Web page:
Situational Awareness (AKA Be Alert!)
This section has very little to do with severe weather spotting. It has much more to do with personal safety. While WARN’s mission is the former, many people look to us for the latter also. We receive many inquiries from people wanting information on severe weather safety. Since the main goal of our mission is improved public safety, we feel that addressing some of the safety aspects of severe weather is another avenue of achieving our goal.
Some time ago, I exchanged some eMail with one of the television meteorologists in the Cincinnati area. He stated that he attended a seminar where the topic of SITUATIONAL AWARENESS was discussed. His comments kind of struck a nerve with me. It seems so obvious, yet so many people seem to miss the point. This is a fancy term for being alert. One of the most common uses of the term situational awareness relates to pilots being alert to what factors are affecting the operation of their plane, including performance of the plane, other aircraft in the area, terrain, weather, and in military situations, what the enemy is doing around you.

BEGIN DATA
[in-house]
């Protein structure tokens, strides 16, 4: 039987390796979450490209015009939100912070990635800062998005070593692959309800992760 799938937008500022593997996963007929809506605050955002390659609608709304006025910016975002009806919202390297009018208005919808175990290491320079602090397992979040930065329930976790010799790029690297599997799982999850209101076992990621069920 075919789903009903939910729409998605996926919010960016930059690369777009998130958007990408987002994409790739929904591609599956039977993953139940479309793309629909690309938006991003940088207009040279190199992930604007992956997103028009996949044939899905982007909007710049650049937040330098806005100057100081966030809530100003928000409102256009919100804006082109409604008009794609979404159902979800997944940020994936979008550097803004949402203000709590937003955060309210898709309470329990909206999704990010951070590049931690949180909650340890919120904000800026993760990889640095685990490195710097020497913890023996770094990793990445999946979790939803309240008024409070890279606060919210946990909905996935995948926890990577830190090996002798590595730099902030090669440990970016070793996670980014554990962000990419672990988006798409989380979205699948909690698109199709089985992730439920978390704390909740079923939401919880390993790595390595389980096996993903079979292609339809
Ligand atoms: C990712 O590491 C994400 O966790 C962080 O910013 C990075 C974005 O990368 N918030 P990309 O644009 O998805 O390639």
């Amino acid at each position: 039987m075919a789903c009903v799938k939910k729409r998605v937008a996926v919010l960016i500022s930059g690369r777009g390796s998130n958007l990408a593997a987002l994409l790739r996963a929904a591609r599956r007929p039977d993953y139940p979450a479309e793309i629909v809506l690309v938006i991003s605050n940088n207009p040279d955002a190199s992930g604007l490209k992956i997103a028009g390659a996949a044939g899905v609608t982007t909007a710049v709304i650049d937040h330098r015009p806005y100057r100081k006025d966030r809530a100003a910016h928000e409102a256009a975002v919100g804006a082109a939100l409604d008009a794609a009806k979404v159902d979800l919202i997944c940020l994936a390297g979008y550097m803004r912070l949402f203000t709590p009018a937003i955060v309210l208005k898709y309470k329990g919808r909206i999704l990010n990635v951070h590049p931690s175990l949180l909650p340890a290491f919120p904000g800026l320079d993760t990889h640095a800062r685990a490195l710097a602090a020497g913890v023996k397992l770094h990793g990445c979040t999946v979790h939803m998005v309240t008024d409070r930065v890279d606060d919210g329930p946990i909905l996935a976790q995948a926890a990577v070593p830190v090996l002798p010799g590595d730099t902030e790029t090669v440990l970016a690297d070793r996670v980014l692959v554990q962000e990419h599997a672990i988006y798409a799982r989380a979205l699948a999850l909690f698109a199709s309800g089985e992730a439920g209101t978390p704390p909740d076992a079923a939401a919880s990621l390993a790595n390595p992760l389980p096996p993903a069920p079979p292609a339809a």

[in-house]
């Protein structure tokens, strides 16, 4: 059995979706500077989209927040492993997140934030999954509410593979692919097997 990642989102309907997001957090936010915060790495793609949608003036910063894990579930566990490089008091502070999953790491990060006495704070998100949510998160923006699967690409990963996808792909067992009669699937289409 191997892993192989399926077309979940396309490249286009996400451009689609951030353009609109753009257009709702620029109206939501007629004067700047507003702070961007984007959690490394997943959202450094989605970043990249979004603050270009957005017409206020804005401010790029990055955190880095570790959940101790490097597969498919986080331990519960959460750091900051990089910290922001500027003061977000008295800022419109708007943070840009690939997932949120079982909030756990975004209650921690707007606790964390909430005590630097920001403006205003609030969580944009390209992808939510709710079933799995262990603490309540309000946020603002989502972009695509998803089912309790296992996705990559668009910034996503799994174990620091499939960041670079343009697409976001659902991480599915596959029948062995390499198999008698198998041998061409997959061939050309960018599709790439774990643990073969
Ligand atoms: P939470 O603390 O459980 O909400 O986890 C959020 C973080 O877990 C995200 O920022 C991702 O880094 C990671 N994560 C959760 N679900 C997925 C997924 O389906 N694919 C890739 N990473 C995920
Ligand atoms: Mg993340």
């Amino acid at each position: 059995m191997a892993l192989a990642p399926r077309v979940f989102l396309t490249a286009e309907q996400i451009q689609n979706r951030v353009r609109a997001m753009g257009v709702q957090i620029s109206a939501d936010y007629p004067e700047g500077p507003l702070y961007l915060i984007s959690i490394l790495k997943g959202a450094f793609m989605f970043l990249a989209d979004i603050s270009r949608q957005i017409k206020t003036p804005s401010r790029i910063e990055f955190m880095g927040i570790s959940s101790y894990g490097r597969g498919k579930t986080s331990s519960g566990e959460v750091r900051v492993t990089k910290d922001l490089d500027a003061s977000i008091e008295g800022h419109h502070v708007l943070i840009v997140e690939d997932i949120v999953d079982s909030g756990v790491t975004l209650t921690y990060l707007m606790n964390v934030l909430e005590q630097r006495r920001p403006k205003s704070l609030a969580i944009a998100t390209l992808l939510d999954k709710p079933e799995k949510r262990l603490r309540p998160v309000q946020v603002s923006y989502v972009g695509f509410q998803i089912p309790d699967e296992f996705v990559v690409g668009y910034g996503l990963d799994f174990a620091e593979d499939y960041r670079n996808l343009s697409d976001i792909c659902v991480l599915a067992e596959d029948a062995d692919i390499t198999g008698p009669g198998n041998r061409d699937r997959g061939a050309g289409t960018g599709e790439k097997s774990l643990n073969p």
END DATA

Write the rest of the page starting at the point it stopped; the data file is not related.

When it comes to severe weather, situational awareness is the best way to insure your safety. It’s hard to turn on a radio or television without being exposed to weather information. It’s readily available on the Internet. Most severe weather events are discussed hours, or in some cases, days in advance. Why is it then, that so many people say they were taken by surprise when severe weather occurs? The fact is that many people want someone to point a finger at them and say “It’s time for YOU to seek shelter”. Until then, they won’t do it. The fact is, forecasting severe weather is not an exact science. The NWS is now better than ever at forecasting severe weather, but it is not perfect. Therefore, a large part of your safety is YOUR RESPONSIBILITY.
If you see or hear a weather forecast in the morning that says severe weather is possible later in the day, that is your cue to be on heightened alert. The definition of a severe weather watch is that “conditions exist that are favorable for” whatever the watch is for; tornadoes, severe thunderstorms, etc. That means be ready for it. It doesn’t mean “We’ll issue a warning before you really have to worry”. Sometimes time doesn’t permit. So when a watch is issued, be ready for immediate action. Keep a TV tuned to a local station. Better yet, stay near a weather radio. Most of all, use common sense. If the sky turns threatening, take shelter. Don’t wait for someone to tell you to.